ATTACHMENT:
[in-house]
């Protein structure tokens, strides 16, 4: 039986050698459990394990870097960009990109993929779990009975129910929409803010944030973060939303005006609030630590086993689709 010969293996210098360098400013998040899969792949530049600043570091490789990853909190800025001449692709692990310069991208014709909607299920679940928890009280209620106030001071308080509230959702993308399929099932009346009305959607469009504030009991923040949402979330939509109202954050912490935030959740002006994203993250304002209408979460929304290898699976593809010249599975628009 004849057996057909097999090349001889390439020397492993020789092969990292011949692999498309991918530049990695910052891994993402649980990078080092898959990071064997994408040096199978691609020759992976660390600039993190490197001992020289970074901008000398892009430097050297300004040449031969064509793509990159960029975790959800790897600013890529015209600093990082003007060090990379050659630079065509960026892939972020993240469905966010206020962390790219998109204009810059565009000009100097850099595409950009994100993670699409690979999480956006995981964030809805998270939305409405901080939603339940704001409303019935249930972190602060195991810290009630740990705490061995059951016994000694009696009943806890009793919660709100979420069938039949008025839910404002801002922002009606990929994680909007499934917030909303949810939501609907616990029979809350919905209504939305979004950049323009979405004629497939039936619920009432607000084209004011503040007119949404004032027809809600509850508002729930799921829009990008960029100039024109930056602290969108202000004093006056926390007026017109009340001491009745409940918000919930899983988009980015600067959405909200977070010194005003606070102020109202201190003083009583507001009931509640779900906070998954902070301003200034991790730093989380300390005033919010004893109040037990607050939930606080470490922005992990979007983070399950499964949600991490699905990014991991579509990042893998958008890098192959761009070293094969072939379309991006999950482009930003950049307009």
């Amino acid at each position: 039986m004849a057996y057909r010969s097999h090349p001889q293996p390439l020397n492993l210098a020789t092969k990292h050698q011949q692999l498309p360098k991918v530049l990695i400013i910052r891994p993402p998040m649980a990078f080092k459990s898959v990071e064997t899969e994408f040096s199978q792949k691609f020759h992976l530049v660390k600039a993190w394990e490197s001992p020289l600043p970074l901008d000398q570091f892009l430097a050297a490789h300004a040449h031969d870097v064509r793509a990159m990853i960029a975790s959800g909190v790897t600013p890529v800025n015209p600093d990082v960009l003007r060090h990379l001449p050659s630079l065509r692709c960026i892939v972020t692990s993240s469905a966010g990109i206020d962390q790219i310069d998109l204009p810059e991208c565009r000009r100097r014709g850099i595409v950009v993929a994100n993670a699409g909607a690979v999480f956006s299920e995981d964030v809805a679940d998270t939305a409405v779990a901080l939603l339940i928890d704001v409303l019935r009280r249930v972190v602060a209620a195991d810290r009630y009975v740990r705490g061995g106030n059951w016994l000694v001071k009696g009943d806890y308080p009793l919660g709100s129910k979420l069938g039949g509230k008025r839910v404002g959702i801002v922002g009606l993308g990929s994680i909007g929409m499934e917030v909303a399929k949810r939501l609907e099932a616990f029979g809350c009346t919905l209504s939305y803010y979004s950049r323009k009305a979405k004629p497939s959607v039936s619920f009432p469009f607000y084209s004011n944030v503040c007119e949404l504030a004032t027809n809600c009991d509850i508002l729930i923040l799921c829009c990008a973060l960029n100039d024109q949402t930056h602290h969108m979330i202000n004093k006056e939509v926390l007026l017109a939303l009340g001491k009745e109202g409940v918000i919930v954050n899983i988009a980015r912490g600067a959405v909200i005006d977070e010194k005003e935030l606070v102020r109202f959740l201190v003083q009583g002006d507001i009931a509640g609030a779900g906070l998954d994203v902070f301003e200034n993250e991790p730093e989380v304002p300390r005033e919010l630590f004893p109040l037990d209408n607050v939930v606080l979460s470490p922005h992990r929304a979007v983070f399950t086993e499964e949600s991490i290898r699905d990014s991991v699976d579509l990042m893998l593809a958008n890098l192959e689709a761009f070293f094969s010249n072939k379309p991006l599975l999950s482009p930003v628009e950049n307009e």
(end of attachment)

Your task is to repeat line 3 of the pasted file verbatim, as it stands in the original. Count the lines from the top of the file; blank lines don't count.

């Amino acid at each position: 039986m004849a057996y057909r010969s097999h090349p001889q293996p390439l020397n492993l210098a020789t092969k990292h050698q011949q692999l498309p360098k991918v530049l990695i400013i910052r891994p993402p998040m649980a990078f080092k459990s898959v990071e064997t899969e994408f040096s199978q792949k691609f020759h992976l530049v660390k600039a993190w394990e490197s001992p020289l600043p970074l901008d000398q570091f892009l430097a050297a490789h300004a040449h031969d870097v064509r793509a990159m990853i960029a975790s959800g909190v790897t600013p890529v800025n015209p600093d990082v960009l003007r060090h990379l001449p050659s630079l065509r692709c960026i892939v972020t692990s993240s469905a966010g990109i206020d962390q790219i310069d998109l204009p810059e991208c565009r000009r100097r014709g850099i595409v950009v993929a994100n993670a699409g909607a690979v999480f956006s299920e995981d964030v809805a679940d998270t939305a409405v779990a901080l939603l339940i928890d704001v409303l019935r009280r249930v972190v602060a209620a195991d810290r009630y009975v740990r705490g061995g106030n059951w016994l000694v001071k009696g009943d806890y308080p009793l919660g709100s129910k979420l069938g039949g509230k008025r839910v404002g959702i801002v922002g009606l993308g990929s994680i909007g929409m499934e917030v909303a399929k949810r939501l609907e099932a616990f029979g809350c009346t919905l209504s939305y803010y979004s950049r323009k009305a979405k004629p497939s959607v039936s619920f009432p469009f607000y084209s004011n944030v503040c007119e949404l504030a004032t027809n809600c009991d509850i508002l729930i923040l799921c829009c990008a973060l960029n100039d024109q949402t930056h602290h969108m979330i202000n004093k006056e939509v926390l007026l017109a939303l009340g001491k009745e109202g409940v918000i919930v954050n899983i988009a980015r912490g600067a959405v909200i005006d977070e010194k005003e935030l606070v102020r109202f959740l201190v003083q009583g002006d507001i009931a509640g609030a779900g906070l998954d994203v902070f301003e200034n993250e991790p730093e989380v304002p300390r005033e919010l630590f004893p109040l037990d209408n607050v939930v606080l979460s470490p922005h992990r929304a979007v983070f399950t086993e499964e949600s991490i290898r699905d990014s991991v699976d579509l990042m893998l593809a958008n890098l192959e689709a761009f070293f094969s010249n072939k379309p991006l599975l999950s482009p930003v628009e950049n307009e």